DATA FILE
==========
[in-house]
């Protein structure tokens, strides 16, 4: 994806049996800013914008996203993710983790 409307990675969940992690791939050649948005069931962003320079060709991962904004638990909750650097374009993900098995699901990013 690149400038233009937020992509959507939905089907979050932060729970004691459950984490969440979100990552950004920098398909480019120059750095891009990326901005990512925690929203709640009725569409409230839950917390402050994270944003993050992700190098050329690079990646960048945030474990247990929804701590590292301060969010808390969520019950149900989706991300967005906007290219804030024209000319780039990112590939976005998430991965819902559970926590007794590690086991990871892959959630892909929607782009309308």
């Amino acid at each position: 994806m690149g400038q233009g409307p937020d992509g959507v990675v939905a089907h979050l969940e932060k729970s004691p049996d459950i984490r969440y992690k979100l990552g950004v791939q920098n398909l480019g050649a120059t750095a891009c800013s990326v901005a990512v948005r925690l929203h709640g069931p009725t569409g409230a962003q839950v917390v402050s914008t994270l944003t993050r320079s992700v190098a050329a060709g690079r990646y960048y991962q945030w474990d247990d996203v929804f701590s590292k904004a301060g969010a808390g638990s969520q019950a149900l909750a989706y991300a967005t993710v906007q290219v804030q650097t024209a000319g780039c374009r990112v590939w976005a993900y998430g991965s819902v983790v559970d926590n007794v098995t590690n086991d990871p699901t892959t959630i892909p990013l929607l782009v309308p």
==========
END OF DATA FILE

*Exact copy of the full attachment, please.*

[in-house]
């Protein structure tokens, strides 16, 4: 994806049996800013914008996203993710983790 409307990675969940992690791939050649948005069931962003320079060709991962904004638990909750650097374009993900098995699901990013 690149400038233009937020992509959507939905089907979050932060729970004691459950984490969440979100990552950004920098398909480019120059750095891009990326901005990512925690929203709640009725569409409230839950917390402050994270944003993050992700190098050329690079990646960048945030474990247990929804701590590292301060969010808390969520019950149900989706991300967005906007290219804030024209000319780039990112590939976005998430991965819902559970926590007794590690086991990871892959959630892909929607782009309308």
């Amino acid at each position: 994806m690149g400038q233009g409307p937020d992509g959507v990675v939905a089907h979050l969940e932060k729970s004691p049996d459950i984490r969440y992690k979100l990552g950004v791939q920098n398909l480019g050649a120059t750095a891009c800013s990326v901005a990512v948005r925690l929203h709640g069931p009725t569409g409230a962003q839950v917390v402050s914008t994270l944003t993050r320079s992700v190098a050329a060709g690079r990646y960048y991962q945030w474990d247990d996203v929804f701590s590292k904004a301060g969010a808390g638990s969520q019950a149900l909750a989706y991300a967005t993710v906007q290219v804030q650097t024209a000319g780039c374009r990112v590939w976005a993900y998430g991965s819902v983790v559970d926590n007794v098995t590690n086991d990871p699901t892959t959630i892909p990013l929607l782009v309308p």